Zone Development Officer Jon Hoyle's Palau Diary -
Palau (or Belau as its official name is spelled and pronounced) markets itself as the "Bountiful Isles" and the people of Palau have certainly been bountiful in their hospitality and generosity to the numerous number of visitors to Koror over the past two weeks. No task is too hard when help is needed and the request is completed efficiently and with a friendly face and a beaming smile. Palauan's are so courteous that seats are given up at tables for the visitors to their island and even the drivers in their cars stop and interrupt the traffic flow on the busy main road to allow pedestrians to cross. If someone seems a little lost, help comes immediately to hand.
At the basketball the crowds are certainly bountiful as a packed house of cheering fans entertained by the spectacle is guaranteed every evening. The venue for the basketball tournament, the Palau National Gym, is an excellent facility that is perfect both in size and function, for the needs of the community. An open plan building that can accommodate if necessary three full-size basketball courts, the sides have concreted walls up to ten feet high and have from the roof a series of roller doors that allow for open ventilation yet can be immediately closed once rain commences. Unfortunately, during this event that is almost all the time.
Topps Sungino tells a lovely story about the impetus for building the gym that also explains why he is so well respected by the leaders of the community. In the mid-eighties as a teenage gymrat without a gym, he would referee the games on the outdoor court for the masters league that included the current President of Palau who was then a Senator in the Legislature. During rain delays they would stand under the coconut tree and dream and talk of having a covered indoor court. Rather than wait for aid donors, a covered but open sided court was built at the Palau High School and when Palau was awarded the Micronesian Games in 1998 the current building was constructed to host the basketball tournament. Capable of holding 1500 spectators seated comfortably, the building capacity expands to 2000 when standing room is included during the Palau National men's team's games.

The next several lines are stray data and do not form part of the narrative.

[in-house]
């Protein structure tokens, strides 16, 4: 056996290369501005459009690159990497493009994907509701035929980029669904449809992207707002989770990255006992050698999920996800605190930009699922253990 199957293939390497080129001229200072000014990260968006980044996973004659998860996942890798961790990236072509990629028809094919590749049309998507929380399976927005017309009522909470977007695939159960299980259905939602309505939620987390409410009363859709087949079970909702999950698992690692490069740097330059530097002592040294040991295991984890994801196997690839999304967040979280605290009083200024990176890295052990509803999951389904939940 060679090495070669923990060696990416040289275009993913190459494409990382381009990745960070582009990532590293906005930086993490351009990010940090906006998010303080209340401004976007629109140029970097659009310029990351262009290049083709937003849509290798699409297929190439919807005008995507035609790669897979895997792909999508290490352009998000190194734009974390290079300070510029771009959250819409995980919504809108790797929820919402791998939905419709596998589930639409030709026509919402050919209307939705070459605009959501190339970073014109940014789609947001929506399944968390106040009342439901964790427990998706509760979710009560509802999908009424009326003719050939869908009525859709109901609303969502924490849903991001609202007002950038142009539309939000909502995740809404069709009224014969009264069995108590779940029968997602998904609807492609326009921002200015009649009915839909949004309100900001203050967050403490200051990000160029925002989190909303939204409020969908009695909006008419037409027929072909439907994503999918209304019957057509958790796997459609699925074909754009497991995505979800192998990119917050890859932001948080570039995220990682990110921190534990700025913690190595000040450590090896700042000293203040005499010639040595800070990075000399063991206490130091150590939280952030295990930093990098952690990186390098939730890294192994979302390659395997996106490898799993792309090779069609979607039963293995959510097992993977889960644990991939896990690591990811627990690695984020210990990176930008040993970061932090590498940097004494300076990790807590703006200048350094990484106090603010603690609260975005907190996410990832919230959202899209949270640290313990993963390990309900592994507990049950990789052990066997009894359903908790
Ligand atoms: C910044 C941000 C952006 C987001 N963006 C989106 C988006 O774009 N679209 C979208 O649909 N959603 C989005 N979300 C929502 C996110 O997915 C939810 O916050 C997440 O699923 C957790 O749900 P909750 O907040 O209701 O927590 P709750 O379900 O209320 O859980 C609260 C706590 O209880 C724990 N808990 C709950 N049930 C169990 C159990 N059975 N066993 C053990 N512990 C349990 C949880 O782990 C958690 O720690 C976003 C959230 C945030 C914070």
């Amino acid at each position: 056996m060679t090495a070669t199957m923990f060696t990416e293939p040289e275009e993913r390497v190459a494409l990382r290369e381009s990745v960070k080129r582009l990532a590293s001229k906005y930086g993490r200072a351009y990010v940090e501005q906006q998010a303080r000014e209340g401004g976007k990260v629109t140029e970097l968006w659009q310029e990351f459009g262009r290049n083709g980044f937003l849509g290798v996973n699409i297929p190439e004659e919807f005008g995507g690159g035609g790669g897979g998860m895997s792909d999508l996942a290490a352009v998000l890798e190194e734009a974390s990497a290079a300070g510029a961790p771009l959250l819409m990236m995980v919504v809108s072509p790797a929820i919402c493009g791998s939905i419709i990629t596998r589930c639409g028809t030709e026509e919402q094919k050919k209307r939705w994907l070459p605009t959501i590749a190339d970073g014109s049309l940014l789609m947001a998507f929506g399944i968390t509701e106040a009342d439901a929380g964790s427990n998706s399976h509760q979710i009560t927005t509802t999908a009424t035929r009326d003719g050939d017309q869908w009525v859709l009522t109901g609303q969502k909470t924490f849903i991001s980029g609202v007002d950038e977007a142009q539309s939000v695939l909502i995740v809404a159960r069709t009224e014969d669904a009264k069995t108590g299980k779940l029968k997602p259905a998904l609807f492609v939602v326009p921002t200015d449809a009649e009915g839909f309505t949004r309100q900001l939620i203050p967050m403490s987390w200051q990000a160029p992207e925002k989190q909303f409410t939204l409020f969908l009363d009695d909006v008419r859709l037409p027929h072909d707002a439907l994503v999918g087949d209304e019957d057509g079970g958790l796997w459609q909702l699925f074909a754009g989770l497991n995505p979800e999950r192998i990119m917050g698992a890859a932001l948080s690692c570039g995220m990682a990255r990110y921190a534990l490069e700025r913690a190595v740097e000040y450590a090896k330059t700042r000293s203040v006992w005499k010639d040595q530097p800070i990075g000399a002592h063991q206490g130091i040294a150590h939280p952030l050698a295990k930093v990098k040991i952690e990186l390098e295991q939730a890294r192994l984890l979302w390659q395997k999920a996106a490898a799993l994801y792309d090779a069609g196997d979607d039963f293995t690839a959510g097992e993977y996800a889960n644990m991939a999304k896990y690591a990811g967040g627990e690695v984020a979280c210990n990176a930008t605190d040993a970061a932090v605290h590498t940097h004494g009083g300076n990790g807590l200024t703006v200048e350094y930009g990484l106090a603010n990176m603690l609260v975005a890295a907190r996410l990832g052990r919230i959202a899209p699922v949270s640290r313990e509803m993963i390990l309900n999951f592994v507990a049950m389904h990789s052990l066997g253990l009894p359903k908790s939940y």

Like all pacific nations, English is the second language. The local language in Palau is quite different for western ears. Many words sound nothing like the way they are written. Unusual letter combinations create different sounds that for foreigners are hard to pronounce eg. Ngirchobechad and Ngirngemelas. But the hardest thing to come to grips with is when Palauans speak in English they speak in abbreviations. Never to waste words when letters will do, the Palau National Gym is PNG, the Palau National Olympic Committee is the PNOC, the PNCC is Palau National Communications Association.So prevalent is this habit is that if you use the full name for a location you will not be understood. Even asking a taxi driver to go to the Rock Island Cafè (a well known restaurant with a huge sign out front) is greeted with a quizzical look and an emphatic "eh!" if "RIC" is not used to signify the destination.
It is all part and parcel which makes Palau (Belau) unique.
Last Modified on 29/07/2005 14:30